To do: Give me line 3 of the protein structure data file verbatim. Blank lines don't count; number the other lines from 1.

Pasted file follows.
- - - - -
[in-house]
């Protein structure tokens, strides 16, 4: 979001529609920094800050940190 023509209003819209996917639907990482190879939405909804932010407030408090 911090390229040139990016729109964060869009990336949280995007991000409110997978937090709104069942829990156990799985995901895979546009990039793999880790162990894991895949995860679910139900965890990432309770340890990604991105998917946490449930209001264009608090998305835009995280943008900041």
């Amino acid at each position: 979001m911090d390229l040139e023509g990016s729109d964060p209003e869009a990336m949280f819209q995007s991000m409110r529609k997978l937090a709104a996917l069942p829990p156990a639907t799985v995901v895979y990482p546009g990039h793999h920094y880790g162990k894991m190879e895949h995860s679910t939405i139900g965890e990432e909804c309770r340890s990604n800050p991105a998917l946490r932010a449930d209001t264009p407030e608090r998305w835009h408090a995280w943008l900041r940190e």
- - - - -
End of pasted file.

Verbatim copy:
């Amino acid at each position: 979001m911090d390229l040139e023509g990016s729109d964060p209003e869009a990336m949280f819209q995007s991000m409110r529609k997978l937090a709104a996917l069942p829990p156990a639907t799985v995901v895979y990482p546009g990039h793999h920094y880790g162990k894991m190879e895949h995860s679910t939405i139900g965890e990432e909804c309770r340890s990604n800050p991105a998917l946490r932010a449930d209001t264009p407030e608090r998305w835009h408090a995280w943008l900041r940190e």